Recreational Marijuana Retailers

How To Become a Trusted Partner

Provinces need retailers with a large enough footprint to contest illegal stores and become trusted partners in the sale of recreational cannabis, according to Darrell Dexter, VP Global Public Affairs, who spoke at the BC Liquor Conference this week. Dexter says, there is “still considerable concern as politicians take on this new political risk.”

Liquor stores are well suited to deal with the cannabis industry since they already deal with regulatory requirements and have the ability to deal with compliance issues.

Curtis Robinson, Chair of Bar Watch Vancouver and a retired police officer, confidently reported at the conference that organized crime has been embedded in the illegal marijuana dispensaries for many years. Robinson stated, “Reputable dealers are paramount for the industry.”

George Robinson, CEO of RavenQuest BioMed and a consultant in the cannabis sector, remarked that education and awareness will be the key issue in setting up a retail system. He says, “Education is a wedge issue with regulators.” Liquor retailers need to make a commitment to regulators that their staff will be educated. He also suggests that retailers “set a sophisticated retail experience for customers.”

However, there will be a “deep and steep learning curve for both licensed producers and retailers,” cautions Dan Sutton, Founder and Managing Director of Tantalus Labs, as they embark on this new distribution and retailing model. Tantalus wants to deal with partners who will sell based on the botanical nuances and biochemistry of products, and in a market where demand will be far surpassing supply the most educated retailers will be selected to partner with licensed producers (LPs).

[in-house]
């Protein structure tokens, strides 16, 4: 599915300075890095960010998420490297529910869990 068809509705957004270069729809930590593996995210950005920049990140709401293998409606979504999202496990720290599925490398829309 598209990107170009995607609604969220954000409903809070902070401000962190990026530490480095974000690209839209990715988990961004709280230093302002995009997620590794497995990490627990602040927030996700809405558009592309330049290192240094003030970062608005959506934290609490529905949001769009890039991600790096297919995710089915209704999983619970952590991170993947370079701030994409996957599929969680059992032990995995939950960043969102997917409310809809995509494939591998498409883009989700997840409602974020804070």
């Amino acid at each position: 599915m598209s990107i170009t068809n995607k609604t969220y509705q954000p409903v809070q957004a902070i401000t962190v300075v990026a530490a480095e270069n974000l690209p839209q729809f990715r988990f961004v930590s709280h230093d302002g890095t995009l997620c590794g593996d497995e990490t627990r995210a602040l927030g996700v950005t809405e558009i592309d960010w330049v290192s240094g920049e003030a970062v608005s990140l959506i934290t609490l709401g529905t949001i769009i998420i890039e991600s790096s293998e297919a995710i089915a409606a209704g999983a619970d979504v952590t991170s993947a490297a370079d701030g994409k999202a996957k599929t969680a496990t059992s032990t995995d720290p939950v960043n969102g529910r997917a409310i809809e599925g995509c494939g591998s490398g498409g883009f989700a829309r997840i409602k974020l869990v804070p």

Brue Linton, Chairman and CEO of Canopy Growth, who spoke at the Alberta Liquor Industry Conference, concurred that retailers will need to know how various strengths of cannabis products will meet customers’ various needs. They need to build an expectation of the high that a customer will get from a product and also educate them on using alcohol and cannabis together.

“Protect public health, safety and youth,” advises Cam Battley, Executive VP at Aurora Cannabis, who presented at a recent seminar on Legalizing Cannabis. The development of professional standards for the industry will be essential.

Retailers have already been signing non-binding supply agreements with LPs and New Brunswick has created a Crown Corporation to set up supply agreements, so don’t delay if you want to get into the market.